Two last pieces of advise: publish under your own name, and consult a lawyer to make sure you maintain copyright (what I said above about the GNU Free Documentation License is true, but it is always good to get an independent second opinion).[/QUOTE]
Thanx for advice.

I am going to stop replying to miscellaneous comments under the circumstances. I will concentrate on posting the algorithm.

I will advise shortly when i will be ready...I don't want to set myself up with an early date, only to fail to deliver, so I rather want to give myself enough time...two to three weeks...to double, triple, quadruple check the algorithm and remove any typo's, bugs, etc.

I think that is fair for what I am claiming, to change the face of primality testing.

I have spoken enough. Next I will either post or indicate when I will post based on the time frame given.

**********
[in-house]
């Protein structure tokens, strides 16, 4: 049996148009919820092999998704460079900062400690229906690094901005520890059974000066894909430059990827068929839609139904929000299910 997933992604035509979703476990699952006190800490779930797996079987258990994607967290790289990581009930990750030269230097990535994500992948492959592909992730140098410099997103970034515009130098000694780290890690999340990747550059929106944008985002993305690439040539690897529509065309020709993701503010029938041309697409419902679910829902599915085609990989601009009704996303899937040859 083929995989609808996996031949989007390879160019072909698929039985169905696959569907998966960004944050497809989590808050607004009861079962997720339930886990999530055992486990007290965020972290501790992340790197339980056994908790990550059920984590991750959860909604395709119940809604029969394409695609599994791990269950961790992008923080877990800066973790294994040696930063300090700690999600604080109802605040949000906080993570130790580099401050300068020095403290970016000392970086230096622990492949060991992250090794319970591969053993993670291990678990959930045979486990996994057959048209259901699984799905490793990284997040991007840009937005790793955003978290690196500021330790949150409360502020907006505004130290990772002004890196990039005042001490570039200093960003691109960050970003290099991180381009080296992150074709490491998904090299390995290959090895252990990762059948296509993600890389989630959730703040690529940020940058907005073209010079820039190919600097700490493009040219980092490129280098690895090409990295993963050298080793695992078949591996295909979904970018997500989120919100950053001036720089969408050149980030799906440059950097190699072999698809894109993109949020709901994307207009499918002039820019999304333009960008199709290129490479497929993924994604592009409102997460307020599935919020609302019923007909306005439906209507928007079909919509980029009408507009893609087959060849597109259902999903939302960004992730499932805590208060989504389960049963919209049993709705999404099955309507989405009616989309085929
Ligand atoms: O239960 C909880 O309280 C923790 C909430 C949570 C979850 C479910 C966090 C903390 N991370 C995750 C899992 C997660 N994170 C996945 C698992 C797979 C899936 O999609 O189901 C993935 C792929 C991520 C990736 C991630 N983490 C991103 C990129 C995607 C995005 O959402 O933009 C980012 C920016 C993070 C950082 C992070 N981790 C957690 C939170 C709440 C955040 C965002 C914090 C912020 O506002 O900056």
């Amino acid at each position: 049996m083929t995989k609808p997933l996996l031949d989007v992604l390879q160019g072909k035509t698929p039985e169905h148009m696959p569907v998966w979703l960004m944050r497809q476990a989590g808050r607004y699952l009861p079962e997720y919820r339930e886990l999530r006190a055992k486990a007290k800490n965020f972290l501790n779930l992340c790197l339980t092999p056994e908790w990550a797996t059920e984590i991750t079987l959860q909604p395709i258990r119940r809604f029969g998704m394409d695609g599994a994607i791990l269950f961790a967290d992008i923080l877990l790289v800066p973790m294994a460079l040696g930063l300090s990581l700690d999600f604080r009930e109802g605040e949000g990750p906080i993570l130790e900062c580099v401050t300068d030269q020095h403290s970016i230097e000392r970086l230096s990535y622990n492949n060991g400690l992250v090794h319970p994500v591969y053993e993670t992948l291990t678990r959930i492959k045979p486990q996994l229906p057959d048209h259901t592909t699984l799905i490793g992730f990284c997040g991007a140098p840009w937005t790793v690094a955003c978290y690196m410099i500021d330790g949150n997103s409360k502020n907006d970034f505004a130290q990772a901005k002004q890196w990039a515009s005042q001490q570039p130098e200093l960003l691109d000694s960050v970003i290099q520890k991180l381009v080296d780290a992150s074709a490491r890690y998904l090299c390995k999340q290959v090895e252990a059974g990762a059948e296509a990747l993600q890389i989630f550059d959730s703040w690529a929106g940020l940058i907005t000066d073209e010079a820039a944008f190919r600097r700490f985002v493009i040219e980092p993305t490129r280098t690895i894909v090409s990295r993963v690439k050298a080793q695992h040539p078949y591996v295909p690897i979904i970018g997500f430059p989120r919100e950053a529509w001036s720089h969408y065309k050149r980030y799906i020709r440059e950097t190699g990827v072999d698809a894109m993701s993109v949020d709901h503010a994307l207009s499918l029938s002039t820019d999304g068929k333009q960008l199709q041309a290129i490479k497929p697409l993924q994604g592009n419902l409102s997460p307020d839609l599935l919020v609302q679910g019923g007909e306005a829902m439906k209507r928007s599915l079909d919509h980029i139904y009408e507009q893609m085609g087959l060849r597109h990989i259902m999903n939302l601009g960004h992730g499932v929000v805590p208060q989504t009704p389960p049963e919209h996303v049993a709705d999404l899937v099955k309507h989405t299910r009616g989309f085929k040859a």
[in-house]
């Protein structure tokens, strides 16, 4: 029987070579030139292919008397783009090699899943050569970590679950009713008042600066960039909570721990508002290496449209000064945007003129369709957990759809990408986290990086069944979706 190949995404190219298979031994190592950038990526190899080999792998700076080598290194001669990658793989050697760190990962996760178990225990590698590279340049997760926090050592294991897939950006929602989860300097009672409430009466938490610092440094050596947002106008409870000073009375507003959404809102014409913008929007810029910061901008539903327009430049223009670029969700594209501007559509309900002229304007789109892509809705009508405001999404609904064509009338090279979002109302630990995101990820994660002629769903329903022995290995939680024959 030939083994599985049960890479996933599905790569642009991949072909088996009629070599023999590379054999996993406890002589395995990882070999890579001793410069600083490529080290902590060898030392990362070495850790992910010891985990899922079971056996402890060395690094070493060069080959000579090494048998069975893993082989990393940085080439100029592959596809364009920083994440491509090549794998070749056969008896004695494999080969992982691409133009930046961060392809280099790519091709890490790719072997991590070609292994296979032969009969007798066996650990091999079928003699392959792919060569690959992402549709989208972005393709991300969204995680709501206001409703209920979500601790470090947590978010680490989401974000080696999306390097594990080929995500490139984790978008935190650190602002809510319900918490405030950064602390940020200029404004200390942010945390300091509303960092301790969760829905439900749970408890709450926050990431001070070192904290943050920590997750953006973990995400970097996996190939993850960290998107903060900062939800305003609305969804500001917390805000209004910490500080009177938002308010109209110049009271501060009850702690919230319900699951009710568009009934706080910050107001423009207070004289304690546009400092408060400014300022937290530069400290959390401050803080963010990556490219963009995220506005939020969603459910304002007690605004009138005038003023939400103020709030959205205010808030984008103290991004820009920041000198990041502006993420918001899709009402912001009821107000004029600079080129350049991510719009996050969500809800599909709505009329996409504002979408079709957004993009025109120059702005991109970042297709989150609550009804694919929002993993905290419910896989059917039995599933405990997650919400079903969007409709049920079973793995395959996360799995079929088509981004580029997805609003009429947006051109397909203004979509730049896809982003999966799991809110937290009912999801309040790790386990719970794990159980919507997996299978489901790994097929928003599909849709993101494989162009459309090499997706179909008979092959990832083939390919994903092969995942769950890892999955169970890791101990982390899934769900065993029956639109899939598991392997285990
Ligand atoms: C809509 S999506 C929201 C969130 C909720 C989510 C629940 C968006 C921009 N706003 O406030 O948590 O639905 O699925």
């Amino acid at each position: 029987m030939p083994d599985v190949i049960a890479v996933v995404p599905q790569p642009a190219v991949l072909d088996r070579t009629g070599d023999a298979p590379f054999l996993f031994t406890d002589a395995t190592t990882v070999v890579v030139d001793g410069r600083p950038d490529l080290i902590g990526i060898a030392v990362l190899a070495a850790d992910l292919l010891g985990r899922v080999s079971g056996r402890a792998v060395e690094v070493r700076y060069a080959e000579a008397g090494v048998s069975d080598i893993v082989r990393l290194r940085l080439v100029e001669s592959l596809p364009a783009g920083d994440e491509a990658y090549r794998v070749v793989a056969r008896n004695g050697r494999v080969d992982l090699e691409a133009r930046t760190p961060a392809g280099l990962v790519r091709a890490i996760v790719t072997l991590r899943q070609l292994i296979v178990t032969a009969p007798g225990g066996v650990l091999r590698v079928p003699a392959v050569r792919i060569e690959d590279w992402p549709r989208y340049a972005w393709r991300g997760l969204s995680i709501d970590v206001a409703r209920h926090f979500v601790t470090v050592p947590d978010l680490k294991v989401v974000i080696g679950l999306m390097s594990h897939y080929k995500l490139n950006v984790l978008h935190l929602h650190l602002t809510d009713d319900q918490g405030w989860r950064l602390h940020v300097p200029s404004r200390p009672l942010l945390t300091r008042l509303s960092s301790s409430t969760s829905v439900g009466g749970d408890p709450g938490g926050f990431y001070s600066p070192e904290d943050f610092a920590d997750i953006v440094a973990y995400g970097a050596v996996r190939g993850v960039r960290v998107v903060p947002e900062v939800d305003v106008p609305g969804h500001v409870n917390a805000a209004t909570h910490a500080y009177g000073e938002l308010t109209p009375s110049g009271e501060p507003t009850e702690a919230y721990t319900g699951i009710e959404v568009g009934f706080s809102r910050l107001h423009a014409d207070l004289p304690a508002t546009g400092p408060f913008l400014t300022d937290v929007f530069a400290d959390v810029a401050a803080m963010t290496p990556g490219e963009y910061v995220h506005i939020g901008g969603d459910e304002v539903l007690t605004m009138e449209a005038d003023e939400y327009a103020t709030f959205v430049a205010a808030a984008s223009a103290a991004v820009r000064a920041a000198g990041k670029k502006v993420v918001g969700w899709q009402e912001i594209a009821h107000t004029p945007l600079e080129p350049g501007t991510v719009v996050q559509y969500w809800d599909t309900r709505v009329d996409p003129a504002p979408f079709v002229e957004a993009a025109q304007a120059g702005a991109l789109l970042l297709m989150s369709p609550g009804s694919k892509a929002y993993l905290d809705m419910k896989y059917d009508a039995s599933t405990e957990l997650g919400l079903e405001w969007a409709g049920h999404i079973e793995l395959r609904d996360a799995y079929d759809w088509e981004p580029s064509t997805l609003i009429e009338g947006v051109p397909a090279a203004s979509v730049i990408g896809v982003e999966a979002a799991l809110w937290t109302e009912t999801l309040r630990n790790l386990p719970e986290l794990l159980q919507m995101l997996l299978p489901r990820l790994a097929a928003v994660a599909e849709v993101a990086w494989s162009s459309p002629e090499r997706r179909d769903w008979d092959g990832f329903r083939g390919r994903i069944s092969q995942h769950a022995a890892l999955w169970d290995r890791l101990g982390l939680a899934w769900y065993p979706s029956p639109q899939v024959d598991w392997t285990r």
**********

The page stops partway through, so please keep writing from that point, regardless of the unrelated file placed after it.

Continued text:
"Tempus volat hora fugit"

chalsall 2017-12-27 22:06

[QUOTE=gophne;475041]"Tempus volat hora fugit"[/QUOTE]

Est tempus habemus.

guptadeva 2017-12-27 22:41

first of all, i totally agree with chalsall:

[QUOTE]There is no dilemma. Publishing here would prove that you are the original discoverer.
[/QUOTE]however, i would like to write some words about submitting a paper to arxiv or other online servers :

unfortunately in the academic world, there has been a growing tendency to measure scientific progress through 'impact factors' or 'number of publications'.
grants are primarily given to scientists that may show a high number of publications - no matter if the content is original or not.
in consequence, many authors simply publish rubbish ... a lot of rubbish !